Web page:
When the weather is such that you wouldn’t want to venture out in any vehicle, there’s always bicycle themed crafts. This $5 ikea mat has tons of potential for personalizing. I penciled in a design and filled it in using wool yarn and a metal yarn needle over the course of an afternoon. The needle went through the mat easily, but if you try it I would recommend wearing long sleeves to protect your arms from rubbing the mat as it’s something of a wrestling action to cross stitch something this large.
This video about a woman’s bamboo bike company in Ghana just restored my faith in humanity.
Here’s the company website if you’d like to learn more.
This article on the relative fitness of bike commuters got me thinking.. I spend 40 minutes a day on my bike during the week. Including road riding on weekends that comes to on average 250 minutes/week of exercise in the great outdoors.
For someone who’s been a complete couch potato her whole life, I can say with confidence that never in my life have I spent 4+ hours in a gym per week before. If that sounds like a lot, I challenge you to add up the number of hours you spend per week in a car. Not too long ago, my total was at least 10/week driving to different part time jobs.
It’s taken me about 5 years since that realization, and it served as a pivotal moment and catalyst for changing the course of my life. I got a folding bike and put it in the trunk of my car for running errands in different parts of Charleston. Then I moved closer to my job where I could also ride on bike-friendly suburb streets and wide bike-friendly sidewalks. I started going several weeks at a time without getting in my car. I moved to Greenville, got a 7-speed city bike, and gradually eased into road riding on a touring bike before selling my car to commute full time on two wheels.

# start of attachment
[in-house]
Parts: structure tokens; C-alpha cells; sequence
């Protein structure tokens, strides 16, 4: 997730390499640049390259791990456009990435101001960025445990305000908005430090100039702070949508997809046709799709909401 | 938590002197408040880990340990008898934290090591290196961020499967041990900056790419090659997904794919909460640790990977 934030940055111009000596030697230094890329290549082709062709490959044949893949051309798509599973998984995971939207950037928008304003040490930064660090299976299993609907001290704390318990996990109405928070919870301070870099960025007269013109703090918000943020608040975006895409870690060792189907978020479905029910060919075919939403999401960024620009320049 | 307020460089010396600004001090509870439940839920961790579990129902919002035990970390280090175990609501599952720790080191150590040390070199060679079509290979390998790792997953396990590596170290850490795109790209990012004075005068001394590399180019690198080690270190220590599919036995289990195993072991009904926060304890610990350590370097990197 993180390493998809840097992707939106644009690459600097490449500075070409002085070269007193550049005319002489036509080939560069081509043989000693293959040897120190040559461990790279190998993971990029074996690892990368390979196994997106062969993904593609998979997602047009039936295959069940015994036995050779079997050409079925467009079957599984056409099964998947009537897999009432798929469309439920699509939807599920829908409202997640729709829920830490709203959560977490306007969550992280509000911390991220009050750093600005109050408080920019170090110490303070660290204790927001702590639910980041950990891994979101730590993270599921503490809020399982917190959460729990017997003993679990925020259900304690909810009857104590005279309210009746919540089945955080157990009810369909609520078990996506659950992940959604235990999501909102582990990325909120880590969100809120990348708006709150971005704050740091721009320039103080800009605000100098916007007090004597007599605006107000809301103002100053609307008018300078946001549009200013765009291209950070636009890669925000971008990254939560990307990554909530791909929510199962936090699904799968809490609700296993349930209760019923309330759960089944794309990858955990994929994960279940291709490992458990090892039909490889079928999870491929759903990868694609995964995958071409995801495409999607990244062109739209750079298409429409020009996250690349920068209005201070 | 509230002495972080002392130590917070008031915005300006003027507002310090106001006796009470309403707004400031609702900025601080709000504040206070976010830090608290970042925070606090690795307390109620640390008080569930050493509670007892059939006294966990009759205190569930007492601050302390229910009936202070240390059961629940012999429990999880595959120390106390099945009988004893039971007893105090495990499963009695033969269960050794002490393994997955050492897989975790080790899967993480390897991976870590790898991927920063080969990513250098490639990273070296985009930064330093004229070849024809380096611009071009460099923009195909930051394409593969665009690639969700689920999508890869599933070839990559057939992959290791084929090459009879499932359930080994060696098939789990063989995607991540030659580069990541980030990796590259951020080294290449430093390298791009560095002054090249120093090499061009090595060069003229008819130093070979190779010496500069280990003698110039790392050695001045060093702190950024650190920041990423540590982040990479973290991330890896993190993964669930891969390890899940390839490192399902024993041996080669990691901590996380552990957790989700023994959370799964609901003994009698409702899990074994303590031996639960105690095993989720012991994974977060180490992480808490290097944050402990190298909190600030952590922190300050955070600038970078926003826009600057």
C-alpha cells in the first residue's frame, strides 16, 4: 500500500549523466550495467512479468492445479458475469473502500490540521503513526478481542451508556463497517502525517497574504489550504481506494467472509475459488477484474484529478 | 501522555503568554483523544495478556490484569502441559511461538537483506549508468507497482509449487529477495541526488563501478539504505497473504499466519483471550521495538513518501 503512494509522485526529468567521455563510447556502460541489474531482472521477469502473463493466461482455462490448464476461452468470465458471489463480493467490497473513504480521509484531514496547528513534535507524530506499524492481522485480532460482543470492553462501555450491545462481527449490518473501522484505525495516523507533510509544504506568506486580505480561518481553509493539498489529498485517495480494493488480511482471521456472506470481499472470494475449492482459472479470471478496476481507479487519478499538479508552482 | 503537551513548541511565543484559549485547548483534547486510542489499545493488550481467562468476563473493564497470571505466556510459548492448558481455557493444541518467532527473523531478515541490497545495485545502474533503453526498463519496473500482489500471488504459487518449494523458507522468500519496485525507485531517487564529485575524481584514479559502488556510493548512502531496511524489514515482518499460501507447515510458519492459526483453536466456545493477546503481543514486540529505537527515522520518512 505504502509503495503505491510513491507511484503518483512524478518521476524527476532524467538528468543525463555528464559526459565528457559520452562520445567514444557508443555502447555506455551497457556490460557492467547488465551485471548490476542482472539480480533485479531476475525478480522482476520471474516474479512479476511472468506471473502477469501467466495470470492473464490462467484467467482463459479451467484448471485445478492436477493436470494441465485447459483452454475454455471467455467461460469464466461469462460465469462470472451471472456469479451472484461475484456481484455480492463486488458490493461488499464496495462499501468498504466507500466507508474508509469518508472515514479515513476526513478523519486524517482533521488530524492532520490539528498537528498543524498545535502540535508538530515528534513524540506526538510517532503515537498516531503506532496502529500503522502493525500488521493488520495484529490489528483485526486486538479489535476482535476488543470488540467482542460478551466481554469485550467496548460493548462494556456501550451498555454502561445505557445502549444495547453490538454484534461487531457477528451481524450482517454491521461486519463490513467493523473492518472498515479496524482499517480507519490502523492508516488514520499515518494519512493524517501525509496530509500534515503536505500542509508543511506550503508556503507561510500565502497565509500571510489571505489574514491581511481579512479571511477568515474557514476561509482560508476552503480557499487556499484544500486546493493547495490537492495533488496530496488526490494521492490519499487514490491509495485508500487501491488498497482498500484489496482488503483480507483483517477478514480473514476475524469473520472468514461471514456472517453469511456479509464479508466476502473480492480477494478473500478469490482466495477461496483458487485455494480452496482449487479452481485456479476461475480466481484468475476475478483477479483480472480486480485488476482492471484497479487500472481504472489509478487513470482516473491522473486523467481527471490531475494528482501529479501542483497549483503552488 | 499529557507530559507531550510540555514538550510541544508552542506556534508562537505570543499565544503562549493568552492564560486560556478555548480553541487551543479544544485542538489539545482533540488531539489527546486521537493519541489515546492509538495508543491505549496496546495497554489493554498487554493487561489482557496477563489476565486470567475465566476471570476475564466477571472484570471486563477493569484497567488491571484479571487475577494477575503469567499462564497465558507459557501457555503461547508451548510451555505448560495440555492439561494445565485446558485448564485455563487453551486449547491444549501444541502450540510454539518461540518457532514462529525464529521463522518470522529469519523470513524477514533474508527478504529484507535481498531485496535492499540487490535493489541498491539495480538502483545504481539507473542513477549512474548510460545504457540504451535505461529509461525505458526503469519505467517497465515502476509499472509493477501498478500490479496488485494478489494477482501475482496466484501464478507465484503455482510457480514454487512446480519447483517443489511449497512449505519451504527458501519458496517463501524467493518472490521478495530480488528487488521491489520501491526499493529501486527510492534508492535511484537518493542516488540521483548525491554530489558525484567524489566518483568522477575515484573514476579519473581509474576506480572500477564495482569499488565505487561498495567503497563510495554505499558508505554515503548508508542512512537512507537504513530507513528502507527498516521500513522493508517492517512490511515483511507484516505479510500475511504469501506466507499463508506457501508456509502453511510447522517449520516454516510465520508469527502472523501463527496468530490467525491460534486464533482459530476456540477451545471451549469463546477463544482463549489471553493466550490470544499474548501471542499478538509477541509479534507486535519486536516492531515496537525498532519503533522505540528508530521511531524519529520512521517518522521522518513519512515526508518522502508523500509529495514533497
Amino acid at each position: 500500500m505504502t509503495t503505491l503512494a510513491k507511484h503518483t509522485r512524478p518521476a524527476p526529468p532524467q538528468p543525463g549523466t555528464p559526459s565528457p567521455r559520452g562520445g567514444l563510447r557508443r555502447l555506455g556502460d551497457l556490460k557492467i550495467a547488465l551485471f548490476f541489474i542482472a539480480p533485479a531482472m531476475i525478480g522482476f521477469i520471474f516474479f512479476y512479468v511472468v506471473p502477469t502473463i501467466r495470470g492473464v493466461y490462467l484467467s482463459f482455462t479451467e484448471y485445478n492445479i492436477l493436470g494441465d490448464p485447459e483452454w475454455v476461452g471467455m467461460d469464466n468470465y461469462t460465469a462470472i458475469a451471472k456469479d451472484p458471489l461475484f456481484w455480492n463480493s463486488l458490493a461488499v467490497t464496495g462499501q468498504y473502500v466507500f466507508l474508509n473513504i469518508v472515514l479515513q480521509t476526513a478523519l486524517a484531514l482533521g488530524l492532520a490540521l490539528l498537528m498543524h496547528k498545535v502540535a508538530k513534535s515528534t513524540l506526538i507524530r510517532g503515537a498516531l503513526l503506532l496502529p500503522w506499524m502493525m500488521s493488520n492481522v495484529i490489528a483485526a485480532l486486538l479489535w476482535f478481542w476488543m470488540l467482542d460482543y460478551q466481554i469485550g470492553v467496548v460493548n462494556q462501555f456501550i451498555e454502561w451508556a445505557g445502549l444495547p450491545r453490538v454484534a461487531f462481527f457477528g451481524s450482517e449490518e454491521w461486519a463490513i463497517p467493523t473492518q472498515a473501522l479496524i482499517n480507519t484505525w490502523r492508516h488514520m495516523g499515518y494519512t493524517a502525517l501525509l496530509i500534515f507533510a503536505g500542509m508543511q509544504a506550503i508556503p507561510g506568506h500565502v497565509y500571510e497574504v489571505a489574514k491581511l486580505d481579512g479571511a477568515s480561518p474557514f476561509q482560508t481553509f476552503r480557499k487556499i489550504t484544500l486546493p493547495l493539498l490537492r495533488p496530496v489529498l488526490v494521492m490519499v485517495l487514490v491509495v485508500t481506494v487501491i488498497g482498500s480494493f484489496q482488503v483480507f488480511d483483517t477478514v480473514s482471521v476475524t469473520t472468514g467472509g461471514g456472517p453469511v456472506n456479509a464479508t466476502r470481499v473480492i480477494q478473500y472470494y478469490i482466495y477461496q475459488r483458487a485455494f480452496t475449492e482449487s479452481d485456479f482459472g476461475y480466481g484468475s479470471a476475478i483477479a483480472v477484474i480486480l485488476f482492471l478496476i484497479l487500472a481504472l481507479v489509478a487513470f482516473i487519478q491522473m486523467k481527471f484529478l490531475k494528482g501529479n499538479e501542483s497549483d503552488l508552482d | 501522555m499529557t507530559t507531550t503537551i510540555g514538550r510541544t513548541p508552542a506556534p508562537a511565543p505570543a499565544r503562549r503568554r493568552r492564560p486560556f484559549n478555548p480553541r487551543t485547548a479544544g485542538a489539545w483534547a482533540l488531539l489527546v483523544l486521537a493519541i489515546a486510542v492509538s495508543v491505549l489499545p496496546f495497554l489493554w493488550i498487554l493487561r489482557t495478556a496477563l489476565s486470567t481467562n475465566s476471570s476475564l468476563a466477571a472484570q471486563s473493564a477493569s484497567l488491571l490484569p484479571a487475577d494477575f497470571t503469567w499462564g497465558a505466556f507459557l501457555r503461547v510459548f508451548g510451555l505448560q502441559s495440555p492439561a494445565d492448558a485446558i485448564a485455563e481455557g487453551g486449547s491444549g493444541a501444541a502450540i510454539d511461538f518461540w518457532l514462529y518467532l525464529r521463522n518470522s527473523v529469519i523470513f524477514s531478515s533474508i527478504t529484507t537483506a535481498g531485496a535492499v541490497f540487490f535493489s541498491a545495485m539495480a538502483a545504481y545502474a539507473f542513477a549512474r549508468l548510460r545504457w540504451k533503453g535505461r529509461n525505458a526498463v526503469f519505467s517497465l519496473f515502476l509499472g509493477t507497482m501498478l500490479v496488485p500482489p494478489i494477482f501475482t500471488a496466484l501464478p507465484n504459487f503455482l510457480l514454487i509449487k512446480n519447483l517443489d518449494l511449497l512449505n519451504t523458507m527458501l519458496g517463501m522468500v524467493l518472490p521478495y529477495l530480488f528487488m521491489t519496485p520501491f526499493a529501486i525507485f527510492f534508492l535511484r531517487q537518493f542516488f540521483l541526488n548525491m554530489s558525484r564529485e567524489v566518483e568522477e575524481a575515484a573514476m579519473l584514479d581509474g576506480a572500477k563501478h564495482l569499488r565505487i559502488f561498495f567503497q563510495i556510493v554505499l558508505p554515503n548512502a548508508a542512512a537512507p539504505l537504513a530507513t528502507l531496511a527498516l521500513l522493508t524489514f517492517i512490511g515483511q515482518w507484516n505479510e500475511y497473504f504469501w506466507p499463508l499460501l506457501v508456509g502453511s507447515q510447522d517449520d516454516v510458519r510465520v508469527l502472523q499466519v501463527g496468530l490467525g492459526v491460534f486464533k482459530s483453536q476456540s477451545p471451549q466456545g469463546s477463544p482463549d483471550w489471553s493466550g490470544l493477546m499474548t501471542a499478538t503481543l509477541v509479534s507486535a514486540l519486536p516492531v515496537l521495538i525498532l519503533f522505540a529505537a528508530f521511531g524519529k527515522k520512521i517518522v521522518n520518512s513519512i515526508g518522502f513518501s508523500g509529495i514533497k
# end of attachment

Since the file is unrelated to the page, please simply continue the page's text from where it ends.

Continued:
On a recent road ride someone told me that they would “love to commute to work, but there’s no way I would make it up those hills”. I tried to convince her that if I could go from single speed beach cruiser with zero elevation gain to doing rides with thousands of feet in elevation gain, she could take her road bike out just one day a week and do that commute. This rider was concerned about packing a change of clothes and a lunch; to me that’s an evening routine I hardly have to think about anymore. But looking back I realize it was a gradual process of learning as I went, and as transformative as this journey has been, it certainly did not happen overnight.
So don’t discount the baby steps. Any time on a bike is time well spent, and you may be surprised where those small changes will lead you.
After a chilly but wonderful road ride yesterday, I came home and got down to business on this project I’ve been mulling over for a little while. I decided against hanging my commuter since I it’s constantly in and out with bags and panniers attached, and I was going for something that would designate a space for my bike and hold some accessories; and most of all, I was tired of painting over the scuff marks that kept collecting on the wall.
I borrowed a friend’s car to pick up a pallet I’d seen nearby, and the rest of the project only took about an hour or so to get done. Best of all, it didn’t cost me anything! I simply sanded down the rough edges, balanced the pallet on a low stool to get the right height, and drilled it into the drywall in about 6 places to even out the weight (using anchors I had on hand plus a few screws from a friend who is building a rad new bike shop in town – more on that soon). I’m going to add a cup hook to one side for hanging keys/sunglasses, but that’s pretty much it.
Reading up on this new service called Turo, I’m feeling conflicted. It seems pretty ‘out there’, but so did airbnb and uber. I’m all for transit options that allow for flexibility and saving money, but if your car is ‘collecting dust’ enough that you can rent it out, why not just sell it? We’ll just have to see how this one pans out..
I tried and loved a Cleverhood rain cape last year. Riding in one felt like I was nestled in a cozy cocoon, and there have been a couple times commuting that I’ve arrived at my destination with that not-so-fun soggy pants feeling and have wished for something with more coverage than my rain jacket. I usually have a change of clothes, no big deal, but when I saw this kickstarter page for the Boncho, I decided to go for it. There are 7 days left to order and if you get there early, you can snag yourself a nice discount. I’m very hopeful that it will compare to the Cleverhood, without the hefty price tag!